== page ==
Megachurch With a Beat Lures Young Flock
The Hillsong church has become a phenomenon, capitalizing on and even shaping trends in evangelicalism and Christian youth culture. Hillsong’s worship style is charismatic, emphasizing the Holy Spirit and divine healing, although there is little of the speaking in tongues seen at more conventional Pentecostal churches. The Australian Pentecostal megachurch is spreading worldwide to establish its first outpost on America’s West Coast.
In the United States, Hillsong is nondenominational; in Australia, it is associated with the Australian Christian Churches, which is an affiliate of the Assemblies of God. Hillsong has churches in Amsterdam, Barcelona, Berlin, Cape Town, Copenhagen, Kiev, London, New York, Paris, and Stockholm, in addition to multiple campuses in Australia and now an emerging congregation in Los Angeles.
Hillsong was founded by Brian Houston and his wife, Bobbie 30 years ago. For a time, Mr. Houston, now senior pastor of the Sydney-based empire, was the head of the denomination. In 2000, he fired his father, Frank Houston, who was serving at another church, after the elder Mr. Houston acknowledged having abused a boy decades earlier.
The Hillsong empire, with its multimillion-dollar enterprise that draws large crowds to arena concert performances, might appear to be a musical force first and a church second. Its richly orchestrated music, with its simple harmonies and catchy lyrics, has evolved over time and often has been viewed as “spiritually anointed.” This successful recording label dominates Christian contemporary music and gives Hillsong a vast reach—by some estimates, 100,000 people in the pews each weekend, 10 million followers on social media, and 16 million albums sold, with its songs popping up in churches from Uzbekistan to Papua New Guinea. “They are without a doubt the most influential producers of worship music in Christendom,” said Fred Markert, a Colorado-based leader of Youth With a Mission, a Christian organization.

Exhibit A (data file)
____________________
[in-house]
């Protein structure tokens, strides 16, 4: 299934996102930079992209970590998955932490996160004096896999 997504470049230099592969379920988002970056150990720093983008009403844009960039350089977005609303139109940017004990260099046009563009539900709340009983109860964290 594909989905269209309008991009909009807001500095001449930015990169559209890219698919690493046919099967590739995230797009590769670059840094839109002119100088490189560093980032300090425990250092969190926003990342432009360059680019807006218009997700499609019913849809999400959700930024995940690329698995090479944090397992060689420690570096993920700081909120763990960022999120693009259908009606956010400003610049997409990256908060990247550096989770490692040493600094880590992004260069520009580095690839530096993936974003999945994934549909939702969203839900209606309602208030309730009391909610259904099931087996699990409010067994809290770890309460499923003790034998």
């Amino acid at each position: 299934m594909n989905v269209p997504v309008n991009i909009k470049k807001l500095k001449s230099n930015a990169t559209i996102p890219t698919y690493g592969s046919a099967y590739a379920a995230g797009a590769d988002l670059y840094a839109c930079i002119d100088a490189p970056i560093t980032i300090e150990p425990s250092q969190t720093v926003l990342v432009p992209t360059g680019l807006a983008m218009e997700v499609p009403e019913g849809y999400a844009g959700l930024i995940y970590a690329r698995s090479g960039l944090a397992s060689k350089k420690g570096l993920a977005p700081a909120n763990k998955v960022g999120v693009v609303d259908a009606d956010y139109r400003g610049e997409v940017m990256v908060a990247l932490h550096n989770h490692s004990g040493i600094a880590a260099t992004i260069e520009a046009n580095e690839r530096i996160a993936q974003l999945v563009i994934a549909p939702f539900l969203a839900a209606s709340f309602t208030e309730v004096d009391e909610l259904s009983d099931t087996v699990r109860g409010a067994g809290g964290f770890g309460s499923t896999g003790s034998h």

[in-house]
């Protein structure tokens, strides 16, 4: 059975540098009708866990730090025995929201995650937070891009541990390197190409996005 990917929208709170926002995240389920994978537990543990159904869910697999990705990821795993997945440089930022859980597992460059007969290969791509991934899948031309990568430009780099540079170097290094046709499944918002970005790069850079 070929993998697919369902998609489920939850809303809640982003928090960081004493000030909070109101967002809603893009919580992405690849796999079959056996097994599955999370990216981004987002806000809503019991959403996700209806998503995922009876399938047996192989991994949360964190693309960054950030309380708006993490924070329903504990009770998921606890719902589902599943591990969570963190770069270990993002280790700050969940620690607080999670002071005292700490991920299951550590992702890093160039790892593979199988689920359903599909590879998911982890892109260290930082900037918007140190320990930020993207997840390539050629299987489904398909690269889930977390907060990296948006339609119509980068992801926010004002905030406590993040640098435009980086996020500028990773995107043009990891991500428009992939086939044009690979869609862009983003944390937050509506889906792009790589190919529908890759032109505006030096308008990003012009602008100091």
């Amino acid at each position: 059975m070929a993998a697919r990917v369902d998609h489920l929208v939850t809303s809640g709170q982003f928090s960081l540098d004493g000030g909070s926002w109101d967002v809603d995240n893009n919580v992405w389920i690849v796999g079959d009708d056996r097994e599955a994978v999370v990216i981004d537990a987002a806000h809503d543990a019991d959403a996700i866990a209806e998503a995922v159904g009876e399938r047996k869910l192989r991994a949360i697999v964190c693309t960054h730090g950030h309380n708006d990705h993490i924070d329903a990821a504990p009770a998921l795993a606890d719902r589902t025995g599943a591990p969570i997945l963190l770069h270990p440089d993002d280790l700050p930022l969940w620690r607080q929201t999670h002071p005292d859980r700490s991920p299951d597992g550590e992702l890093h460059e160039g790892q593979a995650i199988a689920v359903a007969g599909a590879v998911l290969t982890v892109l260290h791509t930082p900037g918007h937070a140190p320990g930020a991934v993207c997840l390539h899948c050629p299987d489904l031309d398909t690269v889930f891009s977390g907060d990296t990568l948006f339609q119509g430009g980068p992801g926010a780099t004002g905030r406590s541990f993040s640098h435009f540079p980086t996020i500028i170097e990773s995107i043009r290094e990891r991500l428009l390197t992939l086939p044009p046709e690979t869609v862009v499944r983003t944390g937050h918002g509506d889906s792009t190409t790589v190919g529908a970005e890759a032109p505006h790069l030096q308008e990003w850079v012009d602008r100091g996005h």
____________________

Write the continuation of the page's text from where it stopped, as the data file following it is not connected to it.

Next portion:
But Hillsong’s many critics scorn the megachurch as hipster Christianity. R. Albert Mohler Jr., president of the Southern Baptist Theological Seminary, characterizes Hillsong with “a minimization of the actual content of the Gospel, and a far more diffuse presentation of spirituality.” Hillsong has critics from the right and the left who monitor speakers at its conferences and utterances by its leaders for deviations from Christian orthodoxy to evidence of social conservatism. Australian news media have scrutinized its finances, and a critical blog tracks its preaching. And this year, Mr. Houston issued a clarification after being criticized by other evangelicals for suggesting that Christians and Muslims serve the same God.
The organization’s target is young Christians in big cities, and it has become a magnet where it has churches. Hillsong chooses cities both for their population density and for their impact on culture. Said Brian Houston, “We want to be strategic, and really impact cities of influence, so that the influence can reach far beyond.” (The New York Times, 9/9/14) [IT 6.1 2015]